Its astonishing predictions have proven correct in numerous applications. For example, when placed on high-speed aircraft, ultraprecise cesium clocks lag by the precise amount Einstein predicted. Mammoth accelerators boost elementary particles to near light speeds by faithfully timing their actions to relativity’s rhythms. Nuclear reactions generate energetic offspring that—invigorated by time dilation—live longer lives than their slower cousins.
Given such a fantastic achievement, why didn’t Einstein stop there? Why did he wrestle with nature’s laws for another decade, until he could mold special relativity into a far more mathematically intricate theory, known as general relativity? The reason stems from two critical omissions: acceleration and gravity.
An avid reader of Mach, Einstein knew that special relativity failed to answer Mach’s question, “How does it come about that inertial systems are physically distinguished above all other coordinate systems?” That is, what makes constant velocity the favorite type of motion in nature?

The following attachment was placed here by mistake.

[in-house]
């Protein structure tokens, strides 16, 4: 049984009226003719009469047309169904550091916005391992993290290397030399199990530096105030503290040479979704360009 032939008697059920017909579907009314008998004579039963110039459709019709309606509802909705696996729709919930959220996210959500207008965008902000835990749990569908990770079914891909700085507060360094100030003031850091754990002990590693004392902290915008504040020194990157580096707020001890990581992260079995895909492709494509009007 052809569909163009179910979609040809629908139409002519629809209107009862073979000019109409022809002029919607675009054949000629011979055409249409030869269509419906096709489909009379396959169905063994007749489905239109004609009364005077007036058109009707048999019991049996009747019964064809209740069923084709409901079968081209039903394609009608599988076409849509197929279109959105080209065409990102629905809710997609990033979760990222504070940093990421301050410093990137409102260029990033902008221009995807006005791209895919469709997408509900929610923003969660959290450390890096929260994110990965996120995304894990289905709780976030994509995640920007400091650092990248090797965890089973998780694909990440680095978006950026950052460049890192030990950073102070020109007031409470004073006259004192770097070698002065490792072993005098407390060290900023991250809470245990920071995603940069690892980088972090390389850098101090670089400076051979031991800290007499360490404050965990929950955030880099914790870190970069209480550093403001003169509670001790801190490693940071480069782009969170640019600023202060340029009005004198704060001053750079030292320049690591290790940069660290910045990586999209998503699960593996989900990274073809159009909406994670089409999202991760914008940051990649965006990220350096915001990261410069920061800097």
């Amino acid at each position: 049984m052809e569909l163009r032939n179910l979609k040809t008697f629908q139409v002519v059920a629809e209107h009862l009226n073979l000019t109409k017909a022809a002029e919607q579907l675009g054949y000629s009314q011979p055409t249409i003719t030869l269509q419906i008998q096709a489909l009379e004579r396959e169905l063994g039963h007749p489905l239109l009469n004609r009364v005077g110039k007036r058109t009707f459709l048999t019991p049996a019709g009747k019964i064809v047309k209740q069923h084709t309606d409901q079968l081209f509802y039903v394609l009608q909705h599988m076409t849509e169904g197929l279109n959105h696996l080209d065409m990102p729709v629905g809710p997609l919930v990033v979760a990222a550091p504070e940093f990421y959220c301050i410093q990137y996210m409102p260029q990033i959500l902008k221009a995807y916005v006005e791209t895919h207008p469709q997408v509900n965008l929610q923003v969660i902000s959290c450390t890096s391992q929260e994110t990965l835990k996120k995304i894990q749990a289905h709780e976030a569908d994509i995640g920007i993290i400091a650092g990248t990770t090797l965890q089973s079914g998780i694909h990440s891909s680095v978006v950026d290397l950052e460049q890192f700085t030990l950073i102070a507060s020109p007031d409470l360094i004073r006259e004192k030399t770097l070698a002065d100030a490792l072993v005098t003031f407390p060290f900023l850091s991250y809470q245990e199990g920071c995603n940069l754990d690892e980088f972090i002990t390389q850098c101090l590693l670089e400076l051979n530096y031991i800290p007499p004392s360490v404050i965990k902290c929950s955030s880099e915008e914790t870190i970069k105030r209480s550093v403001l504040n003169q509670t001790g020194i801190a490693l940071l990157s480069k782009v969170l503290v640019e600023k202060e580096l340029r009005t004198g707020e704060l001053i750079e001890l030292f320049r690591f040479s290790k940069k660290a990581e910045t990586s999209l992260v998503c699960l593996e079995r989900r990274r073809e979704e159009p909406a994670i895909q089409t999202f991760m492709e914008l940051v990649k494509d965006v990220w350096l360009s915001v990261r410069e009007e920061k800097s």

Einstein also realized that this question was deeply linked to the mysteries of gravitational attraction. Why, without air resistance, do light feathers and heavy stones drop toward Earth at the same rate? Clearly, he surmised, gravity’s pull cannot just depend on the bodies in question but must be seated in space-time itself.
In similar fashion to his earlier theory, gravity came to Einstein’s attention in the form of a thought experiment. He imagined someone falling off the roof of a house while simultaneously dropping an object (say a box of tools). As the unfortunate man descends, he notices that it remains right next to him. Although the dropped object is falling independently, he can reach out and grab it whenever he wants. Except when he hazards to look down, his situation